Another advantage of migrants' remittances is that they go directly from donor to recipient without passing through the greedy hands of corrupt state or local authorities. This means that the money will arrive, and we know that it will come in handy. More common than the remittances being wasted on luxury consumption (although of course it happens) is that they go to expand the home, to investments in agriculture or in workshops and shops, they pay for medical care and medicines as well as for school uniforms and they make it possible to pay off loans.

However, the fact that remittances go directly to the recipients is also a limitation; Thus, it should be easy to see that aid and remittances complement each other, the two are not in conflict with each other.

Migration has become circular

Migration has become increasingly circular, a movement between the emigrant and immigrant country, and back again. It opens up a positive view of the role of the diasporas in the development of the emigrant country, and there is now more and more talk of political and social remittances. Values, networks and organizations created in the immigrant country return to the emigrant country and contribute to development and democratization. The diasporas that exist in the immigrant countries become an asset for the long-term development in the emigrant country.

The circular migration maintains the reciprocity of the two poles of migration. As in the United States, where Mexican migrants have formed associations (called Home Town Associations) that send money to the communities the migrants come from, while the associations make it easier for new migrants to establish themselves in the United States.

Racism and discrimination erode the potential of migration

An obstacle to realizing the win-win-win promise that migration holds in Sweden is the racism and discrimination that prevails in the Swedish labor market. In no OECD country does it take so long for migrants to find work. This is partly due to the fact that the proportion of refugees is higher than in comparable countries, but even when migrants have jobs, the difference between migrants 'and natives' overqualification is greater in Sweden than in any comparable country. Here we can talk about a "brain waste", a waste, with the opportunities that migration offers.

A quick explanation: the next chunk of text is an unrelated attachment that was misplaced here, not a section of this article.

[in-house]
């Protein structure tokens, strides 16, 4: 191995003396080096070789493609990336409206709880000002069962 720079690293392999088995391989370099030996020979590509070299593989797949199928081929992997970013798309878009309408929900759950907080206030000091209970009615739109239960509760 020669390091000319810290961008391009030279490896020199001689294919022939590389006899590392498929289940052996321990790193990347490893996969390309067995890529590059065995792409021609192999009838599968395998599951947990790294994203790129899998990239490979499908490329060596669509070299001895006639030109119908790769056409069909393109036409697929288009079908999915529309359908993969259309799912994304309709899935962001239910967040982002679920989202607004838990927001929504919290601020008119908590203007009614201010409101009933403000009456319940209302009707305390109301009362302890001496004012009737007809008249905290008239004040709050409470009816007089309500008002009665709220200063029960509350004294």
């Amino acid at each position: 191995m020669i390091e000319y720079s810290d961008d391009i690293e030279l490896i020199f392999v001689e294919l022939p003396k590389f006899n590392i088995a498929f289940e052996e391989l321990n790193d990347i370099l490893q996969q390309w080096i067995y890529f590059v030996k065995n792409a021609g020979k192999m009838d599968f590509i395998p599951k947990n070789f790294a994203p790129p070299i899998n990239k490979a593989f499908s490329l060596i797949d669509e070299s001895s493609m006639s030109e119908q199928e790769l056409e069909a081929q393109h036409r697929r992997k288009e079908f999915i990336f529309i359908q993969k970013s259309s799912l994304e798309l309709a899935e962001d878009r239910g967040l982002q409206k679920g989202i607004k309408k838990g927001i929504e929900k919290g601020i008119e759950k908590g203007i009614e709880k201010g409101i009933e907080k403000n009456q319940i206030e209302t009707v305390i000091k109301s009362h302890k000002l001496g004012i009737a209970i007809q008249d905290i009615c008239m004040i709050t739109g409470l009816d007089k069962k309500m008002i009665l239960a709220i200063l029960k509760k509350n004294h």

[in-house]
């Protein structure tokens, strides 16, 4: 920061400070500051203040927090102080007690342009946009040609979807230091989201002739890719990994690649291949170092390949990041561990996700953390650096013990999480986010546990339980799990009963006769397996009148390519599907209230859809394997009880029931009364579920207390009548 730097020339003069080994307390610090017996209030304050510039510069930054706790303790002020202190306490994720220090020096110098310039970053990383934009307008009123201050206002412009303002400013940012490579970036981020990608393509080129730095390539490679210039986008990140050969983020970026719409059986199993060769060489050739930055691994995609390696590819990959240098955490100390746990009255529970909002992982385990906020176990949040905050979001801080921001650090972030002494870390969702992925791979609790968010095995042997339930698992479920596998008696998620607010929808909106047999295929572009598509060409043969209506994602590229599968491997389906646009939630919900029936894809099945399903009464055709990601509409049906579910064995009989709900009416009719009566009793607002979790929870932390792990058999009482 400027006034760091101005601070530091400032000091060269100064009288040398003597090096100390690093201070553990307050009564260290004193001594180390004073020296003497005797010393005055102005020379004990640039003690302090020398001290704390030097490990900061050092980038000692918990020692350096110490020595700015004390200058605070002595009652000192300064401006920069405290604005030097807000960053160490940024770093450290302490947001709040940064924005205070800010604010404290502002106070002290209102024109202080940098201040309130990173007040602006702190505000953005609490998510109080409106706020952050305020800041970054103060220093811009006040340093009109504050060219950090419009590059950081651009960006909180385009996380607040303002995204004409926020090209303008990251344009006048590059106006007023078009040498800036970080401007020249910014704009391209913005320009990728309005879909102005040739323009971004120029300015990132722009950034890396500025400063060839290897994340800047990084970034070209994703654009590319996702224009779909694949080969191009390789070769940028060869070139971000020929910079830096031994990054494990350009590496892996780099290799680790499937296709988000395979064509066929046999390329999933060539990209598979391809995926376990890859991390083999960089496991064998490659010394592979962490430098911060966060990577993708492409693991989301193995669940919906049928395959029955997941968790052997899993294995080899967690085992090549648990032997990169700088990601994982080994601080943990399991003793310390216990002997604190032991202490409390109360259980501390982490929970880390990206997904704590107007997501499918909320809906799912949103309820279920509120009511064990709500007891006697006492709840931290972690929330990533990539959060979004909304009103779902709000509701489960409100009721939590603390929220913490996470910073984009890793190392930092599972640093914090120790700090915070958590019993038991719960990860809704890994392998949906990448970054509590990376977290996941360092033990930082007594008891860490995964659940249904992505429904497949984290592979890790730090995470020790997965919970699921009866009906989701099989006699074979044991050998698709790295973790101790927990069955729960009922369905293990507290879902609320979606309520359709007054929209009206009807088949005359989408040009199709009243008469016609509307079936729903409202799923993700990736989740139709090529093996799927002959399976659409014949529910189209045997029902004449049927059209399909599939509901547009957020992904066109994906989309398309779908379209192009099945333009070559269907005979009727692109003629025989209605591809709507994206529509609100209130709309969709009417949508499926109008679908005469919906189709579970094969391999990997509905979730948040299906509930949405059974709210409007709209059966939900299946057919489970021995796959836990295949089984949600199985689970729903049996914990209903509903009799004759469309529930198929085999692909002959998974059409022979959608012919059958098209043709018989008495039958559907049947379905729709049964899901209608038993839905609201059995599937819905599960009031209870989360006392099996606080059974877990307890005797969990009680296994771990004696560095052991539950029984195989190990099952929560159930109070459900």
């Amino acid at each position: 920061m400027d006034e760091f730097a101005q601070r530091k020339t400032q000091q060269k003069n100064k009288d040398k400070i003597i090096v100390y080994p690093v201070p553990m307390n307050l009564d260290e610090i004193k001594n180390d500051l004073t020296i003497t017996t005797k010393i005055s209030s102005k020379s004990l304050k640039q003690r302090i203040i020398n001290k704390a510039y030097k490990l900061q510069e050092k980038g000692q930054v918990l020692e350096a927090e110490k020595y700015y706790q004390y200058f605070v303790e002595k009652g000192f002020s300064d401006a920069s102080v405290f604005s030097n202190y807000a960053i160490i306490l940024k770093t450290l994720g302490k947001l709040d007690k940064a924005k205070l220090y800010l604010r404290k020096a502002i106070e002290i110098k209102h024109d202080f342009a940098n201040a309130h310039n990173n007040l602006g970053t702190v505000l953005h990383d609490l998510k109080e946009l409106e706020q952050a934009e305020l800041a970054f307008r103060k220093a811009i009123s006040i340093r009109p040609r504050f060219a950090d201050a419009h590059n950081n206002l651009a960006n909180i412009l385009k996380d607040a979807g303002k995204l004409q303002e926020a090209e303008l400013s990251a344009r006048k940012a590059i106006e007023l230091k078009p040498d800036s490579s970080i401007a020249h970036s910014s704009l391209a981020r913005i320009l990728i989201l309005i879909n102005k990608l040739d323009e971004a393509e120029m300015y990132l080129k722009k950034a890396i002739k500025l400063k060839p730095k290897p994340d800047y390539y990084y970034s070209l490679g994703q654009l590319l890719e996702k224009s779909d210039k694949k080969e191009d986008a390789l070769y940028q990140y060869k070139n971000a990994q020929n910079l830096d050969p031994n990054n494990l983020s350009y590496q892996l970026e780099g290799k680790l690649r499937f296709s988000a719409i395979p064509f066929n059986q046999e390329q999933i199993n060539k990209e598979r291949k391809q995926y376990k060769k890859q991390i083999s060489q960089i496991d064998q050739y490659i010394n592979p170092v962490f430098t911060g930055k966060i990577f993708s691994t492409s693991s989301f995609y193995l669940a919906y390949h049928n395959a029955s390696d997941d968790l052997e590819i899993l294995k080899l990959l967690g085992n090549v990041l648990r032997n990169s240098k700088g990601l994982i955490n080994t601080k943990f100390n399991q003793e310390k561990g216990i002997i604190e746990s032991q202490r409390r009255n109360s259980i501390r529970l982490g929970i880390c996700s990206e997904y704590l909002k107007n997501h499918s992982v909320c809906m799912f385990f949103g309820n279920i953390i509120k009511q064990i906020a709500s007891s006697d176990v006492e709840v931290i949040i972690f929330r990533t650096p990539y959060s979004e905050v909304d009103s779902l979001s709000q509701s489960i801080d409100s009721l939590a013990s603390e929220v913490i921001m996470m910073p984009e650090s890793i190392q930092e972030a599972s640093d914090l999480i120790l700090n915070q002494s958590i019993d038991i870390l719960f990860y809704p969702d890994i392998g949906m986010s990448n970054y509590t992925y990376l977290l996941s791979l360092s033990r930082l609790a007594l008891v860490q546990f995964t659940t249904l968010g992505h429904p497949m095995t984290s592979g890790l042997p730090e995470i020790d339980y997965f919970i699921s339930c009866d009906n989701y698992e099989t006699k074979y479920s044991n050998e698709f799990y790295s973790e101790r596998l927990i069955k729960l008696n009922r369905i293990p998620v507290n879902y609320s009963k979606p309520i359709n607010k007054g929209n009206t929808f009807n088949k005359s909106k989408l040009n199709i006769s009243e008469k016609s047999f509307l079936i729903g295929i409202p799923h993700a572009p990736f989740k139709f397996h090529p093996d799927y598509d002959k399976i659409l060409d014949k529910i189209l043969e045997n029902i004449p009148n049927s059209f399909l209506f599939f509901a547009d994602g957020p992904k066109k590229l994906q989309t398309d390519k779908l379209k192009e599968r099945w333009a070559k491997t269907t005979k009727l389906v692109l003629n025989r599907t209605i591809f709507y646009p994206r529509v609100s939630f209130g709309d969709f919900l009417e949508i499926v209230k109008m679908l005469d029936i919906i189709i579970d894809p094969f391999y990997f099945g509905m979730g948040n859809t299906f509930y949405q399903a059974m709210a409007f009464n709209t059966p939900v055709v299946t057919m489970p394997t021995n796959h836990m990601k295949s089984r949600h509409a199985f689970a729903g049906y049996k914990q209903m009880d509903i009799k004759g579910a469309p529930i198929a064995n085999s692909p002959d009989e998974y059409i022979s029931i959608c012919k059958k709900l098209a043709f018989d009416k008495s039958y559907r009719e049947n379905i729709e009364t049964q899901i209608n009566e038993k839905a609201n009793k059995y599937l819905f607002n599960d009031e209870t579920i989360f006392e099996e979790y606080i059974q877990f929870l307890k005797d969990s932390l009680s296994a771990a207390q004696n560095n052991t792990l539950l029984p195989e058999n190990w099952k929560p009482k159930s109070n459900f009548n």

We also know that job-seeking migrants, like natives, change their surnames to something more "Swedish-sounding" in order to even get an interview. In no OECD country do job seekers say that name and appearance are as important for whether they get a job or not, as in Sweden. Add to this that the procedure for getting your grades and education accepted in Sweden (so-called validation) is cumbersome and takes an unreasonably long time.

Several structural obstacles

In addition to discrimination in the Swedish labor market, there are several important factors to address: the cost of remitting money is sometimes terribly high. 20 percent can disappear when a migrant sends money to Africa, but even if the cost is lower on average, billions disappear unnecessarily.

An important issue concerns the rights of migrants, in the emigrant as well as in the immigrant country. Today it is expensive (and often dangerous) to migrate, here both the emigrant and immigrant countries have everything to gain from securing and supporting the migrants. Many emigrant countries already do this by arranging education, insurance and travel for emigrants, it is states that know that migration pays good dividends for them as well.

At the same time, the political rights of migrants need to be secured. For example, their right to vote in both the immigrant and emigrant countries, their social security must also be guaranteed, such as the possibility of moving pensions between countries.

Kenneth Hermele

This is a debate article. The author is responsible for analysis and opinions in the text.